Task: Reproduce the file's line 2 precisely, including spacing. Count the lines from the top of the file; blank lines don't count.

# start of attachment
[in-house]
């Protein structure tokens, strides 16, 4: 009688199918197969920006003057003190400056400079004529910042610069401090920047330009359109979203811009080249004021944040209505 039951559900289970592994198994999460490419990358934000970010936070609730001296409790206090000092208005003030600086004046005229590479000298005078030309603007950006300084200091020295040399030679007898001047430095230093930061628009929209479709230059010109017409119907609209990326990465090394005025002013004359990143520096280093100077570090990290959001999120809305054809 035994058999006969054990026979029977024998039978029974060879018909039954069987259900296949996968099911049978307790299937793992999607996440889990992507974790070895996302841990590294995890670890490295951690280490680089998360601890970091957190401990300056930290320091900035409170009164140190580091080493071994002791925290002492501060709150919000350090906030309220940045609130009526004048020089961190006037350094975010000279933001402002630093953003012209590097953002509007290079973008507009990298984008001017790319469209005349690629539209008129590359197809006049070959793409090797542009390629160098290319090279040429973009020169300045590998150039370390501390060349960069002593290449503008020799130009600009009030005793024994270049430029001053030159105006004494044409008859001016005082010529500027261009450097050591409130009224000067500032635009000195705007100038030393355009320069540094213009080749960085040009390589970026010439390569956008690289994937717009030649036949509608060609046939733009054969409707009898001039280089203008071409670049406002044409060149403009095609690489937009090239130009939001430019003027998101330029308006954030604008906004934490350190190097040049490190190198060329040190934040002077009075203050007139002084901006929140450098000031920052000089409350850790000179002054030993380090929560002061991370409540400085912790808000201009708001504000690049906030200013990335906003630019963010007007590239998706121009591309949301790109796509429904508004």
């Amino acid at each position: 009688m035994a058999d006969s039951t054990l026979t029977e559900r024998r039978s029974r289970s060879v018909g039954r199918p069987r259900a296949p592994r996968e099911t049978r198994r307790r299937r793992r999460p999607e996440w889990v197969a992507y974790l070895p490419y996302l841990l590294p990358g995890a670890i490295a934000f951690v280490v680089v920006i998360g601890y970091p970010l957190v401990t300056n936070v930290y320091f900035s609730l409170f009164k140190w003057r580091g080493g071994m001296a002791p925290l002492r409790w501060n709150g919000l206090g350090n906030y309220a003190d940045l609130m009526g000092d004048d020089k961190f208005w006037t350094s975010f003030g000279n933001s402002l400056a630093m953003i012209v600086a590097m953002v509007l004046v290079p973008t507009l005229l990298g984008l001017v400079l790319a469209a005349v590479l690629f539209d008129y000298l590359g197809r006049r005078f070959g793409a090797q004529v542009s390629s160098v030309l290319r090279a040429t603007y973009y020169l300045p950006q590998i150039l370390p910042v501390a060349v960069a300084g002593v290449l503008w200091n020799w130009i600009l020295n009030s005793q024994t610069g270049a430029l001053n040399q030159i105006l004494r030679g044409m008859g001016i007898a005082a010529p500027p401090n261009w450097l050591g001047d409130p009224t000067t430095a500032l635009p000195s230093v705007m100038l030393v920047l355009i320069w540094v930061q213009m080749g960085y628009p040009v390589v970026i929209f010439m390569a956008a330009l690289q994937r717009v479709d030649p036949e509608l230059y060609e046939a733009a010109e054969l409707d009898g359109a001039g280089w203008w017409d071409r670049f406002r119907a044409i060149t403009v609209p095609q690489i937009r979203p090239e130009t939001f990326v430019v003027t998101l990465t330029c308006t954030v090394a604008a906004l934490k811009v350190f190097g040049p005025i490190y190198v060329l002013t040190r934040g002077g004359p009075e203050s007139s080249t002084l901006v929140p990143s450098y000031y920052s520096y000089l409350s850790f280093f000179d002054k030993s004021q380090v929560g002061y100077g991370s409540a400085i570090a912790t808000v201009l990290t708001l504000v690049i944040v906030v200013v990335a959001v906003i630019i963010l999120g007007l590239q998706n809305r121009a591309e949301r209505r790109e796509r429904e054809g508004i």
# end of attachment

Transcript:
């Protein structure tokens, strides 16, 4: 009688199918197969920006003057003190400056400079004529910042610069401090920047330009359109979203811009080249004021944040209505 039951559900289970592994198994999460490419990358934000970010936070609730001296409790206090000092208005003030600086004046005229590479000298005078030309603007950006300084200091020295040399030679007898001047430095230093930061628009929209479709230059010109017409119907609209990326990465090394005025002013004359990143520096280093100077570090990290959001999120809305054809 035994058999006969054990026979029977024998039978029974060879018909039954069987259900296949996968099911049978307790299937793992999607996440889990992507974790070895996302841990590294995890670890490295951690280490680089998360601890970091957190401990300056930290320091900035409170009164140190580091080493071994002791925290002492501060709150919000350090906030309220940045609130009526004048020089961190006037350094975010000279933001402002630093953003012209590097953002509007290079973008507009990298984008001017790319469209005349690629539209008129590359197809006049070959793409090797542009390629160098290319090279040429973009020169300045590998150039370390501390060349960069002593290449503008020799130009600009009030005793024994270049430029001053030159105006004494044409008859001016005082010529500027261009450097050591409130009224000067500032635009000195705007100038030393355009320069540094213009080749960085040009390589970026010439390569956008690289994937717009030649036949509608060609046939733009054969409707009898001039280089203008071409670049406002044409060149403009095609690489937009090239130009939001430019003027998101330029308006954030604008906004934490350190190097040049490190190198060329040190934040002077009075203050007139002084901006929140450098000031920052000089409350850790000179002054030993380090929560002061991370409540400085912790808000201009708001504000690049906030200013990335906003630019963010007007590239998706121009591309949301790109796509429904508004």